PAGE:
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... barbiturate withdrawal is a killer. It’s worse than heroin withdrawal. An addict suffers convulsion and delirium, and his heart literally collapses.
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... death is proof that we have souls. I see humans as an ear of corn, with an outer, disposable husk and an inner core of kernels—the seeds of life itself. When I see a dead body, it is just a husk. The soul is gone.
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One of the pleasures of childhood is that you feel something more than you understand it.

j
jimg2000
Sep 07, 2016

To become a forensic pathologist requires four years of college, four years of medical school, and as many as five years of extra training after medical school. One must train first as an anatomical pathologist, at a minimum, before becoming a forensic pathologist.
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The whole tragedy ... boiled down to a single legal question: Who was the aggressor at the moment the trigger was pulled?
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“There are no perfect crimes. There are only untrained and blundering investigators, slipshod medical examiners.”
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Most significant, maybe, is that when a woman pulls a gun on you, never say, “You wouldn’t dare shoot.”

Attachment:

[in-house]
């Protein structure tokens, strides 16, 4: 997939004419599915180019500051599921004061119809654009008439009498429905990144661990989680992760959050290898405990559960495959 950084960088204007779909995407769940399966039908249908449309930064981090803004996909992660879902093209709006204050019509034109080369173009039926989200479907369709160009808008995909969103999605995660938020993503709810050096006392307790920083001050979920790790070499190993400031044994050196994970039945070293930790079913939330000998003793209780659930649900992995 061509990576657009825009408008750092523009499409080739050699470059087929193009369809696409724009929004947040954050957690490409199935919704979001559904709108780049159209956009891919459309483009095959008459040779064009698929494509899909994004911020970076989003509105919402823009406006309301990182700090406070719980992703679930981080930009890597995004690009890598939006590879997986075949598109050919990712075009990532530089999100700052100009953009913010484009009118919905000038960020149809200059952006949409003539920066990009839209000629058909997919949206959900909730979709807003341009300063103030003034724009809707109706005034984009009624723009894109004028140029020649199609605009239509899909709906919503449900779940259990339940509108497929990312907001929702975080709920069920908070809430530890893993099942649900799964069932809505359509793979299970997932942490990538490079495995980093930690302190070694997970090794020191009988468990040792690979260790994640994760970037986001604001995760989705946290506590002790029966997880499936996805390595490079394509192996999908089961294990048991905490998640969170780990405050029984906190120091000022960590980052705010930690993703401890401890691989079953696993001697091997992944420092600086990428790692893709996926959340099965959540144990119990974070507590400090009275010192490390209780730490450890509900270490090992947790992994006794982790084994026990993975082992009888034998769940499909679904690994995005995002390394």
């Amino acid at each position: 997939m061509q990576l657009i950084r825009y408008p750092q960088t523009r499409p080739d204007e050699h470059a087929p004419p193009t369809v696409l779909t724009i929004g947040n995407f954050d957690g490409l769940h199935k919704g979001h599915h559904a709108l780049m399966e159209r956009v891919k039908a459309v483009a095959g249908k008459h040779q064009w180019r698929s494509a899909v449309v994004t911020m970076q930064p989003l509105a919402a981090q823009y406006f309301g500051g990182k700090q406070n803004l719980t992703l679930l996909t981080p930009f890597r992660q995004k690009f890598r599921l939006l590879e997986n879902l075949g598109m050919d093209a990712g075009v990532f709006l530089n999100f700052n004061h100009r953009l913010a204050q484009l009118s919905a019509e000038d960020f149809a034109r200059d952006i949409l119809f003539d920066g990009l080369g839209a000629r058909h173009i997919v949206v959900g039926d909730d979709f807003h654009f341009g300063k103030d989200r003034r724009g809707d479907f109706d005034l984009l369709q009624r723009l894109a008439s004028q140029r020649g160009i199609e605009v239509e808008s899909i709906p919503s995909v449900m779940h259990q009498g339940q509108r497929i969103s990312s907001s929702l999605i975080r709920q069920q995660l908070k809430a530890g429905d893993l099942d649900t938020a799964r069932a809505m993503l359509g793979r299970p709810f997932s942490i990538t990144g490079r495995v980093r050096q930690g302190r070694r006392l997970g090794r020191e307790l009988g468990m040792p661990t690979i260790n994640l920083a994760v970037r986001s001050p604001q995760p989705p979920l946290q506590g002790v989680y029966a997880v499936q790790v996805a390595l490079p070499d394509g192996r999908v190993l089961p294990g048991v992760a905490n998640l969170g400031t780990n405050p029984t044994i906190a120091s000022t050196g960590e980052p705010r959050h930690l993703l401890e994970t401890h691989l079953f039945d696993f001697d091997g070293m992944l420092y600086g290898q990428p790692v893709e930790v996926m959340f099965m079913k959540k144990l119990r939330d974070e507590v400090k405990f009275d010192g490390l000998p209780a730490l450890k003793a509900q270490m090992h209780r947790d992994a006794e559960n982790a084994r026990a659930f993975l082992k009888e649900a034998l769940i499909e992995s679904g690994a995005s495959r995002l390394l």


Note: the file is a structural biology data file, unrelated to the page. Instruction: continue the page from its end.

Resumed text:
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Non-physicians often jump from A to D, but a good doctor goes from A to B to C to D. One must attempt to accumulate all the facts.

j
jimg2000
Sep 07, 2016

There was an adage to consider: “Internists know everything but do nothing; surgeons know nothing but do everything; psychiatrists know nothing and do nothing; and pathologists know everything and do everything, but it is too late.”
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A baby dies without dreams or memories. That’s why the death of a child is so tragic. We wish for them to know what we know about life, about us. They haven’t yet wondered why there are stars, sung a song, or truly laughed.
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The math is grotesque but simple. Over twenty-three years, at least seven children died and at least five others suffered dangerous breathing spells in Martha’s care. They all had different parents, lived in different places, had different histories, but their deaths were eerily similar. And one person was always there: Martha Woods.
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In the old days, when ordinary people were more familiar with death, unidentified bodies would be propped up in the morgue’s street-side window in hopes a passerby might recognize them.

j
jimg2000
Sep 07, 2016

[That's about 100 bombs going off each day!!!]
In the fourteen months before the Bel Air explosion, more than 4,300 bombs had been set off by militant groups like the Black Panthers and the Weather Underground, and another 1,000 were disarmed, failed, or went off prematurely. Thousands of bomb threats every day closed government buildings, oil companies’ offices, big factories, draft offices, and skyscrapers across a skittish America.